Digital Trail: Village Green
The village green is the heart of Bournville Village.
Bournville was the dream of George Cadbury. George was profoundly affected by the conditions he saw people living in in the centre of Birmingham and he came to believe that 'no man ought to be condemned to live in a place where a rose cannot grow.’ From this George began to dream of creating a community away from the smoke of the city where people could thrive.
The village green is the centre of life in Bournville, with many important historical and social buildings gathered around it. Although now it is hard to believe that the village green was not meticulously planned, there was never a clear idea of how the village green was going to look (nor was it originally going to be in its current location!)
Village Green c.1903, with Ruskin Hall in the background
The whole of the village green took about 30 years to complete. At the beginning of the 20th century the first public buildings were built on the Green - the Quaker Meeting House, Ruskin Hall and the Junior School.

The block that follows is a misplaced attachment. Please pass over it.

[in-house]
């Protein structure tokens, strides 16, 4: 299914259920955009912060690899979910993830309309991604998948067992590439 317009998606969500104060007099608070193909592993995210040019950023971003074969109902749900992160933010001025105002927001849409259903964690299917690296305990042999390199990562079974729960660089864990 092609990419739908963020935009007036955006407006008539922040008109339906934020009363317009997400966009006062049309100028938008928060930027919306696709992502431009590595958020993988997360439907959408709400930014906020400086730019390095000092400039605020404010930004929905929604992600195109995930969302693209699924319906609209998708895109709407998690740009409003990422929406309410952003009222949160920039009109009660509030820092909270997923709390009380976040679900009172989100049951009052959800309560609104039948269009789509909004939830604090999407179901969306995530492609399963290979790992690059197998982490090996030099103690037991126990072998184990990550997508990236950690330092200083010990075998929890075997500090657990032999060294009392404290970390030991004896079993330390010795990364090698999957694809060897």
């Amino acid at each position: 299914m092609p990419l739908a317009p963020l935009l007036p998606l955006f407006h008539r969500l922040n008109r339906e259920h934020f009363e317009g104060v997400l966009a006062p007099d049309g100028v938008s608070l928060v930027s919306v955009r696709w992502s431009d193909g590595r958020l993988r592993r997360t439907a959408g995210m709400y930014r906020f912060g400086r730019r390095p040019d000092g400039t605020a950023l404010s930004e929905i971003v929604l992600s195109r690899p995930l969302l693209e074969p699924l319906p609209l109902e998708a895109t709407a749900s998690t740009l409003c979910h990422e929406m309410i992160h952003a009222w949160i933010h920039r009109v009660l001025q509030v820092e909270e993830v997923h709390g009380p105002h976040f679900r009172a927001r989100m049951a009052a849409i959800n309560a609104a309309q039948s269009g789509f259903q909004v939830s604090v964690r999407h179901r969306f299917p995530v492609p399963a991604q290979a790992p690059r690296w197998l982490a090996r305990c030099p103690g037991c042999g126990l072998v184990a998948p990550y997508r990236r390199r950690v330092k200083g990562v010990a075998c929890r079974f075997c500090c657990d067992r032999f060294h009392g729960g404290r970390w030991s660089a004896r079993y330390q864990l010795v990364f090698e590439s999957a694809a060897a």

Between 1905-1908 H Bedord Tylor designed the Sycamore Road shops, copying the design of the shops built on Linden and Mary Vale Road in 1898.
Sycamore Road Shops
The next buildings to be built were the Rest House and the Anglican Church Hall in 1913. The Rest House was built as a gift to George and Elizabeth Cadbury to celebrate their Silver Wedding Anniversary. It was paid for by 7,000 Cadbury workers from all over the world.
This image is believed to be of the opening of the Rest House in May 1914
The final building to be added around the village green was the Day Continuation School which was added in 1925. George Cadbury believed passionately in adult education and a purpose built centre was created in 1925. The education of Cadbury workers had been important to the company since at least 1899. In 1911 Cadbury's made education compulsory for workers who were between 14 and 18, while male clerks had to attend classes until 19 and apprentices until they were 21. Classes included physical exercise and crafts as well as academic lessons in the sciences and English. By the 1930s several companies in the local area sent their employees and about 3000 students attended the Day Continuation School each week.